AT 2016 AAAAI ANNUAL MEETING

LOS ANGELES (FRONTLINE MEDICAL NEWS) – Fluticasone-salmeterol inhalers (Advair) are as safe as and more effective than fluticasone monotherapy inhalers are for patients with moderate to severe asthma, according to a large, randomized trial from its drug maker, GlaxoSmithKline, presented at the annual meeting of the American Academy of Allergy, Asthma and Immunology and simultaneously published online March 6 in the New England Journal of Medicine.

The study is the first of several that the Food and Drug Administration required from Glaxo and other manufacturers in 2010 to evaluate the safety of long-acting beta-2 agonists (LABAs) such as salmeterol when used in combination with inhaled corticosteroids, after it became clear that LABAs, when used alone, increase the risk of serious asthma complications, including death (N Engl J Med. 2016 Mar 6. doi: 10.1056/NEJMoa1511049 ).

Current black box warnings on fluticasone-salmeterol (Advair), Merck’s mometasone-formoterol inhaler (Dulera), and AstraZeneca’s budesonide-formoterol combo (Symbicort)note that data are “inadequate to determine” if concomitant steroids mitigate the risk of LABAs.

Merck and AstraZeneca’s studies are ongoing, but Glaxo’s initial results seem reassuring. “I think what this study really does is provide evidence to answer the question that FDA was asking about safety. This is [also] the first really large study to show a decrease in exacerbations with [fluticasone-salmeterol],” principal investigator Dr. David Stempel , with Glaxo’s Respiratory Clinical Development program in Durham, N.C., said at the annual meeting.

However, because “patients with a history of life-threatening or unstable asthma” – including those who, at any point, had been intubated for asthma – “were excluded from the study, our results cannot be extrapolated to such patients,” the researchers wrote.

The inclusion criteria were otherwise broad: Adults and adolescents at least 12 years old, with a history of severe asthma exacerbations requiring the use of inhaled glucocorticoids or hospitalization in the previous year, but not in the month before enrollment, were included. There were 5,834 subjects randomized to fluticasone-salmeterol and 5,845 to fluticasone alone, both for 26 weeks. Adherence to the study medications was 95%.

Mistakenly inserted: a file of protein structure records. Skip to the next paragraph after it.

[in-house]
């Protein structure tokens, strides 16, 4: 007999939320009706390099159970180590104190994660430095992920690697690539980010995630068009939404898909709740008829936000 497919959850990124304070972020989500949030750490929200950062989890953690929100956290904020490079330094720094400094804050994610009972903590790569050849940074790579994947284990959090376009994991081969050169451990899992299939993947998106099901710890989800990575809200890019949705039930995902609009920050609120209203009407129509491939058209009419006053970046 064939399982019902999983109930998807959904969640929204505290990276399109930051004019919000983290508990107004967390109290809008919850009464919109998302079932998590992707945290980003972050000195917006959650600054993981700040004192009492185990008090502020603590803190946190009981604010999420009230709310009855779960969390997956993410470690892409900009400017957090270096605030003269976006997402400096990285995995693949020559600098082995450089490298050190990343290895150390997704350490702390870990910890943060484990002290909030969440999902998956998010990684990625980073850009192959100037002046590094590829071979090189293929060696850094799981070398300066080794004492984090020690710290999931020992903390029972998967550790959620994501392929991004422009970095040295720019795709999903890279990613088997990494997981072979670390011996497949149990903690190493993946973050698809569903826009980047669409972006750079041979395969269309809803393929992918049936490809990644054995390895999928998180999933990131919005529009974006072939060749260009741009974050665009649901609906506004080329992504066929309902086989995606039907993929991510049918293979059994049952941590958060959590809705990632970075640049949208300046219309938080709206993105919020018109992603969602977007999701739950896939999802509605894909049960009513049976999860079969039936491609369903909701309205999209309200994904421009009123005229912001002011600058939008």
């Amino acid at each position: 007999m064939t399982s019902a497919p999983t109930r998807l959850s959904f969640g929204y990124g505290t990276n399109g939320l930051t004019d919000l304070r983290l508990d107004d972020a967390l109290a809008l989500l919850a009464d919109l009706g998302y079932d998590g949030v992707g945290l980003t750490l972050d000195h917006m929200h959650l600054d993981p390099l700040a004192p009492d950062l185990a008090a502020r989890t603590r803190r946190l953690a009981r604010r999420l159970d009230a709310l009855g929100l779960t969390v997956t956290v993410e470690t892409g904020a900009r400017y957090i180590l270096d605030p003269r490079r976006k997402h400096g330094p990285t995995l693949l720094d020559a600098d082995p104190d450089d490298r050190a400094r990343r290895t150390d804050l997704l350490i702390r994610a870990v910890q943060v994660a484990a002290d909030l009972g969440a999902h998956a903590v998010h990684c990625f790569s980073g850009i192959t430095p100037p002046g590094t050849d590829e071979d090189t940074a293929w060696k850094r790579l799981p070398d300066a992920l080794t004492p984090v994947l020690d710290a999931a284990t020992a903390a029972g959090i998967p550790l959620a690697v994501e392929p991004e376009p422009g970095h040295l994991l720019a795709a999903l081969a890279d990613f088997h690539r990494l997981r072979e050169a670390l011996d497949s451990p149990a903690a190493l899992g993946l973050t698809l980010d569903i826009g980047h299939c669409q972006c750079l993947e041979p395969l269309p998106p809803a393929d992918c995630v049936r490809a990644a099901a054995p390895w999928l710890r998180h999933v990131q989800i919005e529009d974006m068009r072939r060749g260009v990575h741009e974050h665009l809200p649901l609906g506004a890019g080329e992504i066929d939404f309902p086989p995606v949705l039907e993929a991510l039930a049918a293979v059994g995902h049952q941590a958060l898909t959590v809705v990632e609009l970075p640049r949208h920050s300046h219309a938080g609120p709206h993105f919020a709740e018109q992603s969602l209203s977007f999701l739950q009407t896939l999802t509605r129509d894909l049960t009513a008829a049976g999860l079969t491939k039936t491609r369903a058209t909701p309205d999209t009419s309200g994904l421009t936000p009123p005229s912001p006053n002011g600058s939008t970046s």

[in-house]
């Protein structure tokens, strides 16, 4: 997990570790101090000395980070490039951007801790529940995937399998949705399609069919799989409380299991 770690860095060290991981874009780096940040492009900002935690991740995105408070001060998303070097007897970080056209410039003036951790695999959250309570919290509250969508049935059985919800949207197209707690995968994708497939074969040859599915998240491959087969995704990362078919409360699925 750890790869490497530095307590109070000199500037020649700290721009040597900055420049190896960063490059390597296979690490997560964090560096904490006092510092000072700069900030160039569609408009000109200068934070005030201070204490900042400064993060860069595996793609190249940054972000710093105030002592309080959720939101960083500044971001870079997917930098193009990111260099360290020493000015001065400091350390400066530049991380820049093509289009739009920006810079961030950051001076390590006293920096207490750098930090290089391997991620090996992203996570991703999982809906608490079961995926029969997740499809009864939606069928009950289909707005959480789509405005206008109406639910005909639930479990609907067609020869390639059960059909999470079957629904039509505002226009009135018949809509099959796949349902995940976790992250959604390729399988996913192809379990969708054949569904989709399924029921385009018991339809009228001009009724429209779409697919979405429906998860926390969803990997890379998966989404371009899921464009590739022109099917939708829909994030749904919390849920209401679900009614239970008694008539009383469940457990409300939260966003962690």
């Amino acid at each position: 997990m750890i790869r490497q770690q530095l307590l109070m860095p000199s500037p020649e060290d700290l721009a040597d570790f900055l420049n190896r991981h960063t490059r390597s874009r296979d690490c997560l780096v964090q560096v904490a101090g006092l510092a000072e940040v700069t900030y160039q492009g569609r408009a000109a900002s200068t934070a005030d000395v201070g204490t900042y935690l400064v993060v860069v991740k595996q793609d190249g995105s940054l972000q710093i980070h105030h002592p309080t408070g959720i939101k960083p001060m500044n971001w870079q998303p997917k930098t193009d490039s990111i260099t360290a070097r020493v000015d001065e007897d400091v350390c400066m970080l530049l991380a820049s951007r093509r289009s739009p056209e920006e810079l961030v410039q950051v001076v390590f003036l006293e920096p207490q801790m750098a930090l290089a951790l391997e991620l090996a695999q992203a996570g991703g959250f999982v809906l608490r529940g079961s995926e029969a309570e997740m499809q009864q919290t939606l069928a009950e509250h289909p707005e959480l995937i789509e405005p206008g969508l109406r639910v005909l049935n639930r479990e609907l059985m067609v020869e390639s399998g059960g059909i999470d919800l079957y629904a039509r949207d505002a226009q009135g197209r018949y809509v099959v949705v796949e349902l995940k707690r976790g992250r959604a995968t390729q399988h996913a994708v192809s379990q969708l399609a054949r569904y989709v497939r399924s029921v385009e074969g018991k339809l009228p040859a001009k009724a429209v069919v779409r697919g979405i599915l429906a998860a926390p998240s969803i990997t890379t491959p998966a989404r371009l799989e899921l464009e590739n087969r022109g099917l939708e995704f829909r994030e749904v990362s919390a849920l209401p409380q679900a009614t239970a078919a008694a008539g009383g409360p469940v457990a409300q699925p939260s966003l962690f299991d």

There were 36 serious asthma-related events – endotracheal intubation or hospitalization – in 34 patients (0.58%) in the fluticasone-salmeterol group, and 38 events in 33 patients (0.56%) in the fluticasone-only group. The hazard ratio for serious asthma-related events with fluticasone-salmeterol was 1.03 (95% confidence interval, 0.64-1.66), indicating that the safety of the combination was comparable with that of fluticasone monotherapy (P = .003). There were no asthma-related deaths in the trial, and two intubations in the fluticasone-only group.

The risk of a severe asthma exacerbation was 21% lower with fluticasone-salmeterol (HR, 0.79; 95% CI 0.70-0.89). While 480 fluticasone-salmeterol patients (8%) had at least one severe asthma exacerbation, at least one severe exacerbation occurred in 597 fluticasone-only patients (10%; P less than 0.001). “The difference was most prominent among adolescents, in whom the risk was 35% lower,” the investigators wrote.

“We found that … the risk of serious asthma-related events was no greater when salmeterol was delivered by inhaler in a fixed-dose combination with fluticasone propionate than when fluticasone was administered alone,” and the “clinical benefits of fluticasone-salmeterol were significant,” they concluded.

The trial, which was designed with FDA guidance, excluded patients with life-threatening or unstable asthma in order to “mimic the population in which the (original LABA safety) signal was seen” in earlier studies; “the signal wasn’t seen specifically in that population.” Even so, “very few patients were eliminated due to a history of life-threatening asthma,” Dr. Stempel said.

It’s unclear why concomitant steroids reduce the risk. “LABA monotherapy may mask underlying disease by providing a temporary reduction in symptoms but ultimately placing patients at risk for serious exacerbations. When you give short- or long-acting bronchodilators, patients feel better, but you’re not treating the underlying disease; corticosteroids treat the underlying inflammatory component,” he said

The company will soon publish results from a similar fluticasone-salmeterol safety trial in children 4-11 years old . “I hope were finished” after that, “but we have to have a discussion with FDA to see what’s next.” The agency might want to pool data from the incoming trials to look at LABA-containing inhalers as a class. “It’s too premature to know where we’ll go with the box warning, but there’s a lot more information now than was available when the box first appeared in 2003,” Dr. Stempel said.

The work was funded by GlaxoSmithKline, and the authors are current or former employees.

aotto@frontlinemedcom.com

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